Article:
Feb. 28 (UPI) -- Several transgender U.S. service members have told federal lawmakers for the first time their gender identity in no way impedes their ability to perform their military duties.
Five transgender military members described their experiences and expressed concerns Wednesday about the Trump administration's efforts to ban transgender persons from serving. The testimony was given to the House Armed Services Committee -- marking the first time Congress has heard testimony from active transgender service members
Service members said at the hearing, though, that gender identity has never affected their readiness.
"Each time a mission or capability-irrelevant barrier was removed, I rose to the occasion," Navy Lt. Commander Blake Dremann said in testimony Wednesday. "I succeeded as a submariner and was ranked the top supply officer out of 14 supply officers in the squad."
Army Capt. Alivia Stehlik, one of the first military personnel to openly talk about her transgender life in the military, said other soldiers trusted her after the transition. A West Point graduate, Stehlik is a physical therapist in the Army.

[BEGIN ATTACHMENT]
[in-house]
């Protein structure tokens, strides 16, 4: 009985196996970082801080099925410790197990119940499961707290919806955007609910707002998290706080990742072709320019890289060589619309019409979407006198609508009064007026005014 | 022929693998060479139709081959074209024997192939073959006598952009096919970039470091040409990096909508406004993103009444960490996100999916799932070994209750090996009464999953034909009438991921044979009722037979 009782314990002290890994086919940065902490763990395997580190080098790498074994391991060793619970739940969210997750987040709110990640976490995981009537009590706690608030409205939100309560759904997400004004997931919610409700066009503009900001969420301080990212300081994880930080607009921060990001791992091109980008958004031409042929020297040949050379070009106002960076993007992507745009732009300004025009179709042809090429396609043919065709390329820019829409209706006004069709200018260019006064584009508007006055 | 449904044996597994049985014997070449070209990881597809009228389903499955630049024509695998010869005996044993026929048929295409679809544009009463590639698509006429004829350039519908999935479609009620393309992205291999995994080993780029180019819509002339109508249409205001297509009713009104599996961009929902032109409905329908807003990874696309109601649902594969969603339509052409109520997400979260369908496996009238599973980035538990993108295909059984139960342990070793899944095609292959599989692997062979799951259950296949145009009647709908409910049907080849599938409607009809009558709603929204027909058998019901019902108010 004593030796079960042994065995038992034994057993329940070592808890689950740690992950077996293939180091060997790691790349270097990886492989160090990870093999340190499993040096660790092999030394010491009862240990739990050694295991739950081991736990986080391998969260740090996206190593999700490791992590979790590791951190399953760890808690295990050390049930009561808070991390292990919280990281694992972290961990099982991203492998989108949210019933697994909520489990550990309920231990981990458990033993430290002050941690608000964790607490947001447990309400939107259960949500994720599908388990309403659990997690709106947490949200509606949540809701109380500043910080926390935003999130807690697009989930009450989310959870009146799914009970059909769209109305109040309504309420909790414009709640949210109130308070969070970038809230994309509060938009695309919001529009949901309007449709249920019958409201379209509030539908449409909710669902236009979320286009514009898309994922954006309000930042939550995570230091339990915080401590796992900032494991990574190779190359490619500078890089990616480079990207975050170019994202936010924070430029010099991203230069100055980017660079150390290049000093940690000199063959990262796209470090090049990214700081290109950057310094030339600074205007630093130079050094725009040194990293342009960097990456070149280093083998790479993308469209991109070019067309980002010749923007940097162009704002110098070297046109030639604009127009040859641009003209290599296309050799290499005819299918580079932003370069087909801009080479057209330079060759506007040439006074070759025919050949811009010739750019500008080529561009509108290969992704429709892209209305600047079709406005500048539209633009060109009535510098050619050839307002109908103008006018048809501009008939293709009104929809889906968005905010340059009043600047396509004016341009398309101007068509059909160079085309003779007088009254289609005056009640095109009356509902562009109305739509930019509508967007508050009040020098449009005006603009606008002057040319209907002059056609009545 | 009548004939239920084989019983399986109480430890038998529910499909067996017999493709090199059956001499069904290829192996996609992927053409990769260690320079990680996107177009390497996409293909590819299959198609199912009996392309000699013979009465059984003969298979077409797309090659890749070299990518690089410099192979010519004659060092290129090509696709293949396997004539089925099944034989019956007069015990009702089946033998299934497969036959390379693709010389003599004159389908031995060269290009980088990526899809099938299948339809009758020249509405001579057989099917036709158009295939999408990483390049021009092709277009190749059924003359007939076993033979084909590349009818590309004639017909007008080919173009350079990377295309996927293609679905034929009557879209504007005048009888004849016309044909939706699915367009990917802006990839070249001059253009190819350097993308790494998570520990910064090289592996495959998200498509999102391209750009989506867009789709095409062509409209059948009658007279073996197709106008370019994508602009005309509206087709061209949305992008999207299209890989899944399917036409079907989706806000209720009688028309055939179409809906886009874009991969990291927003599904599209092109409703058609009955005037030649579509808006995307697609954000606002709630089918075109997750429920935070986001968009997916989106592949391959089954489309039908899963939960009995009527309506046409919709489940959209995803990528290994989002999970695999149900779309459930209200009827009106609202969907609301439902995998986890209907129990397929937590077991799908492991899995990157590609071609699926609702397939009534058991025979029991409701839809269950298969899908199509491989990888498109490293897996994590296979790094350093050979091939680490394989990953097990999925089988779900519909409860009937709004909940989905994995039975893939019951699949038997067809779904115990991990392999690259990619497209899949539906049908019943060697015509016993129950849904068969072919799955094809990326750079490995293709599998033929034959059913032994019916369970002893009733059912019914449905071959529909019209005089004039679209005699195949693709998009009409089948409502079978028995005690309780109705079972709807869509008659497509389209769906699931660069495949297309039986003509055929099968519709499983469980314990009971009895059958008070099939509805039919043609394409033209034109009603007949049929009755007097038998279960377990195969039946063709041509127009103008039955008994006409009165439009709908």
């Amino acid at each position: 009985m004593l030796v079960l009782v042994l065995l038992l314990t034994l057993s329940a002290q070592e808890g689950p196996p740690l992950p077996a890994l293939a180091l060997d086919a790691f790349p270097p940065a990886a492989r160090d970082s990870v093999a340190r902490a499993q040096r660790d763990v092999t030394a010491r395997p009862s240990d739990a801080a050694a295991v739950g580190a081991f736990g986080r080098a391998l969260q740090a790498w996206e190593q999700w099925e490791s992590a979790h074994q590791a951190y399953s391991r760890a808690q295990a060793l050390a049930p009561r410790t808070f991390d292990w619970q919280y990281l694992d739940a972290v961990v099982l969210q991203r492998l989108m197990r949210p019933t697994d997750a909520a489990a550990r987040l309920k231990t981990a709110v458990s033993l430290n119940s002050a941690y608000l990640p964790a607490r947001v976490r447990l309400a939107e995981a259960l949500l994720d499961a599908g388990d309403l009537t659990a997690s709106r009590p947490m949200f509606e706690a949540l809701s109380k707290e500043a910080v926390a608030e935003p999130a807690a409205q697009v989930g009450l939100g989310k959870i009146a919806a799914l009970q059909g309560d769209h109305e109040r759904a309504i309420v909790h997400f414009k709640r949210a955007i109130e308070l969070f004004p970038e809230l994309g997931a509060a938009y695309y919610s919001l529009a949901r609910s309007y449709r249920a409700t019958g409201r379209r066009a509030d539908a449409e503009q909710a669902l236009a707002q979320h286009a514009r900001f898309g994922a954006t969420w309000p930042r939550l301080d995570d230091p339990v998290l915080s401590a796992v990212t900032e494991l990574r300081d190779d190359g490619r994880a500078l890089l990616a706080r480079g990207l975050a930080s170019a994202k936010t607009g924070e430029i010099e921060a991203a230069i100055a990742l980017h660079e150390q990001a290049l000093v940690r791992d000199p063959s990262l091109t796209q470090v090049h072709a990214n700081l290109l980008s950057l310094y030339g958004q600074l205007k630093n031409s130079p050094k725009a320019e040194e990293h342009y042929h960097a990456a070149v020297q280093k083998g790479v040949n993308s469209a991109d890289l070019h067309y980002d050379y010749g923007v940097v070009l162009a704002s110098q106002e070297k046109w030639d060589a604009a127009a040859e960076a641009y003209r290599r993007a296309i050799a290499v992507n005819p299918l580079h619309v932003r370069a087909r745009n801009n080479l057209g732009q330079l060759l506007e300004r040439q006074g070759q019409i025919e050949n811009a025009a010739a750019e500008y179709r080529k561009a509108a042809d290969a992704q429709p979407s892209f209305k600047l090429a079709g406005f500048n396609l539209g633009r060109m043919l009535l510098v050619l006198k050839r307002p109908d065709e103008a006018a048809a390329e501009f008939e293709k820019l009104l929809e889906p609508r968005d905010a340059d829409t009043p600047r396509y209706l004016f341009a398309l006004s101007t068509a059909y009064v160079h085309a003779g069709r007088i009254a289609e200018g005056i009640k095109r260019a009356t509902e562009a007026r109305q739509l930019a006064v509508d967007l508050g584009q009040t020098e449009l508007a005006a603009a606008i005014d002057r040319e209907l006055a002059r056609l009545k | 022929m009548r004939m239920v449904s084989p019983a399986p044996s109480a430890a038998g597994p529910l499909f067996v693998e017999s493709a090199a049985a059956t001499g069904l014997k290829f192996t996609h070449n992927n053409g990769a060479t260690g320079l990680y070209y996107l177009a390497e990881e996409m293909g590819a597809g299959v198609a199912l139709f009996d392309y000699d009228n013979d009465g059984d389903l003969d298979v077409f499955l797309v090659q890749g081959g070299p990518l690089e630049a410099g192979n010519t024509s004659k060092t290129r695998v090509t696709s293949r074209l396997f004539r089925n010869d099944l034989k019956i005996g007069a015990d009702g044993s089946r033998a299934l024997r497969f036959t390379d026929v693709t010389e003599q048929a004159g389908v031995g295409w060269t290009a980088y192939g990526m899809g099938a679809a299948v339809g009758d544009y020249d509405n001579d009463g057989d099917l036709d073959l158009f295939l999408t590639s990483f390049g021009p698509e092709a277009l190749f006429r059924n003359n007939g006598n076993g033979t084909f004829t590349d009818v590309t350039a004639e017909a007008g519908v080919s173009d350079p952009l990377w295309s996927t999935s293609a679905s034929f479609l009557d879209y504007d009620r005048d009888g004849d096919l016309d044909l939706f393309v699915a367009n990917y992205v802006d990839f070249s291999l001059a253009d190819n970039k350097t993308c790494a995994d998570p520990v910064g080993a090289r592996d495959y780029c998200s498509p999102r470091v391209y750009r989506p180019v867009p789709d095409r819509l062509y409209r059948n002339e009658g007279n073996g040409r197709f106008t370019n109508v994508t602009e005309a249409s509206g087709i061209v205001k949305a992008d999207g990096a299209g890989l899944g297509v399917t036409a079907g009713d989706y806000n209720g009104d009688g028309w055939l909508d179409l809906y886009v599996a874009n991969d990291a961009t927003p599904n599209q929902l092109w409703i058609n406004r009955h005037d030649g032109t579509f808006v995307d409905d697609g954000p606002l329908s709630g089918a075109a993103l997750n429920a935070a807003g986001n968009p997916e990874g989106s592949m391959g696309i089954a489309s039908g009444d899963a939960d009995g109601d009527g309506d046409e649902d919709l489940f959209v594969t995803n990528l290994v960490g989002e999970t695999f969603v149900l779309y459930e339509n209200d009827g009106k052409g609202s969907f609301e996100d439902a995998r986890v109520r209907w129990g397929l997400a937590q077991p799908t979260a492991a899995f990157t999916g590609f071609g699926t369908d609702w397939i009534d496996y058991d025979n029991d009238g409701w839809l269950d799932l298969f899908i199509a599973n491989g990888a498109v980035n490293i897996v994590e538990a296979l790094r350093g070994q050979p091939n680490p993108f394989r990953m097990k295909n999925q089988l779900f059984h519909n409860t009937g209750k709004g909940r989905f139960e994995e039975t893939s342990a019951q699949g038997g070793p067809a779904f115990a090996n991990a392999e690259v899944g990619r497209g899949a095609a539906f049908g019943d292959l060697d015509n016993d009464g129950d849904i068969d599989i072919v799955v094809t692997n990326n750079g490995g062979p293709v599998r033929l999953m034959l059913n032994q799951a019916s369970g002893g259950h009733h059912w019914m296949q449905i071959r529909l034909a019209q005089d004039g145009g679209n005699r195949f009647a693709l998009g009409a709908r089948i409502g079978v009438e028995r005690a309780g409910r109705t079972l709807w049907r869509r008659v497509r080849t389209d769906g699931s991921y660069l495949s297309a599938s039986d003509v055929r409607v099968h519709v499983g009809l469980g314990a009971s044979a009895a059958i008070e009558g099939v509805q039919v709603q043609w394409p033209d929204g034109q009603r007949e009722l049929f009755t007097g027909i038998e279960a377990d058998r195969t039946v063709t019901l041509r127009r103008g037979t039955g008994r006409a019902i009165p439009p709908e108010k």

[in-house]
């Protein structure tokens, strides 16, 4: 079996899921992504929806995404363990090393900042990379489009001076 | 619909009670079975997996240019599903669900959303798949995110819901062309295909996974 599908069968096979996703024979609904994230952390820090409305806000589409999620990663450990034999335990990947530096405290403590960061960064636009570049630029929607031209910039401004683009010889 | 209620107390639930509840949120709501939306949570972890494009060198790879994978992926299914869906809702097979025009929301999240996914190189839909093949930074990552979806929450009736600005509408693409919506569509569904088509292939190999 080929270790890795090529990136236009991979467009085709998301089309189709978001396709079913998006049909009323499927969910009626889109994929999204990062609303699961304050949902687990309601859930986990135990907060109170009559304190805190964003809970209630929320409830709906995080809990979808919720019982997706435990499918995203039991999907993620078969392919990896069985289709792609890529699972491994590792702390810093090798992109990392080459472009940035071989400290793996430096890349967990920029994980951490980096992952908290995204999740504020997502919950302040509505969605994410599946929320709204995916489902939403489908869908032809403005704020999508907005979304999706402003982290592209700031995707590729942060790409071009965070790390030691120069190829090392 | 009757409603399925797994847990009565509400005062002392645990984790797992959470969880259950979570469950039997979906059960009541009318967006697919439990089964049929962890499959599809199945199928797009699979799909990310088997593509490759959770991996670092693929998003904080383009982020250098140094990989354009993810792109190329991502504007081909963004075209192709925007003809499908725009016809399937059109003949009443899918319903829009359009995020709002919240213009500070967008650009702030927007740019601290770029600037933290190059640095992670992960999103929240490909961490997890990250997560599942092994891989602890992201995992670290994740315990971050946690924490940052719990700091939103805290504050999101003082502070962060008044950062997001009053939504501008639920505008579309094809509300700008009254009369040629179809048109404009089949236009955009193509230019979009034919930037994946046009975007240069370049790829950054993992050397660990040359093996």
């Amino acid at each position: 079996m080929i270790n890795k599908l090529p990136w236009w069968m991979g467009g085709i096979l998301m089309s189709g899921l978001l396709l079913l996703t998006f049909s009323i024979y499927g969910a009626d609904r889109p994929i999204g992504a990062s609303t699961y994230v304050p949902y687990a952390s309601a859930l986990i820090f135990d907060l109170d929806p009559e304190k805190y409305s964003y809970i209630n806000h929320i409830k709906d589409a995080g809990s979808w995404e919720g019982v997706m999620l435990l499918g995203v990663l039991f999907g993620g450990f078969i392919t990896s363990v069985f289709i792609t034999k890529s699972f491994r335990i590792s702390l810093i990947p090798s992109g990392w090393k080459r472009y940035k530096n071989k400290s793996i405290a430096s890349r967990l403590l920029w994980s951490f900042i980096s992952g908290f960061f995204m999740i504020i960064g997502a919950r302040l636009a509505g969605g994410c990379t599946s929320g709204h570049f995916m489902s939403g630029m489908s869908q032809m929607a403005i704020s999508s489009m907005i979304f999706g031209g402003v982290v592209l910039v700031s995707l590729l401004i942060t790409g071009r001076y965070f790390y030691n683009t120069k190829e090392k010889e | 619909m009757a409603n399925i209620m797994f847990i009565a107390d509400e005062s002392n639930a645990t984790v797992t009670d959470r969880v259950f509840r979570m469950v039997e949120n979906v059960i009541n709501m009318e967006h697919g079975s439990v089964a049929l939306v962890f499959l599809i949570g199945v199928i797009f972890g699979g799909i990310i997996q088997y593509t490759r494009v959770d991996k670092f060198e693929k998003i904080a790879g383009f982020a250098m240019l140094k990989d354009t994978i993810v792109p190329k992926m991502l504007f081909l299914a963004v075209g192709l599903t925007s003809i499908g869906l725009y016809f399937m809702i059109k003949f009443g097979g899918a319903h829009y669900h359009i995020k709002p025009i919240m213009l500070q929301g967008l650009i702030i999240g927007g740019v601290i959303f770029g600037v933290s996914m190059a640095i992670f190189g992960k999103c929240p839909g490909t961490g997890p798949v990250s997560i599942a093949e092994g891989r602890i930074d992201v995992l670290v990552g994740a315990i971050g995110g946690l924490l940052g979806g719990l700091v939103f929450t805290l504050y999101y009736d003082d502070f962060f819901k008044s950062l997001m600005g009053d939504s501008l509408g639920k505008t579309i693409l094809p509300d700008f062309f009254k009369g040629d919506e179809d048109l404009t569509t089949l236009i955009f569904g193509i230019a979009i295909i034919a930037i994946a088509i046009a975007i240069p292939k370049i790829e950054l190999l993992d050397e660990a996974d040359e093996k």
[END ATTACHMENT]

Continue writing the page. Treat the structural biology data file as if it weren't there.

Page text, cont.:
"They talked to me and told me things they never would have before," Stehlik said. "Things they said they've never told other people. I asked them why, and the consistent answer is that they valued my authenticity -- my courage in being myself. It allowed them to do the same thing."
About 15,000 transgender troops serve in the U.S. military. Last month, the Supreme Court cleared the way for the ban to take effect once the issue is settled in lower courts.
A federal appeals court has sided with the Trump administration on a ban against transgender persons joining the military, overturning a lower court's injunction. The administration has cited "tremendous medical cost and disruption" as reasons for the move.
"It is an unfortunate reality that not every person who desires to serve in the military meets the stringent medical and behavioral health standards needed to maintain a ready and resilient force," Mississippi Rep. Trent Kelly, the panel's ranking Republican, said at the hearing. "However, it only makes sense that any individual who can meet these standards and is otherwise qualified should be allowed to serve."
In a separate hearing, James N. Stewart, the Pentagon's top official for personnel policy, supported the policy, saying transgender members will be allowed to serve, but new recruits may be barred due to gender dysphoria.
The Pentagon said nearly 1,100 service members have been diagnosed with gender dysphoria in the Army, Navy, Air Force, Marine Corps, Coast Guard and Public Health Service on active duty and in the reserve force, USA Today reported. The department has spent nearly $8 million to treat more than 1,500 transgender troops since 2016, which included 161 surgical procedures.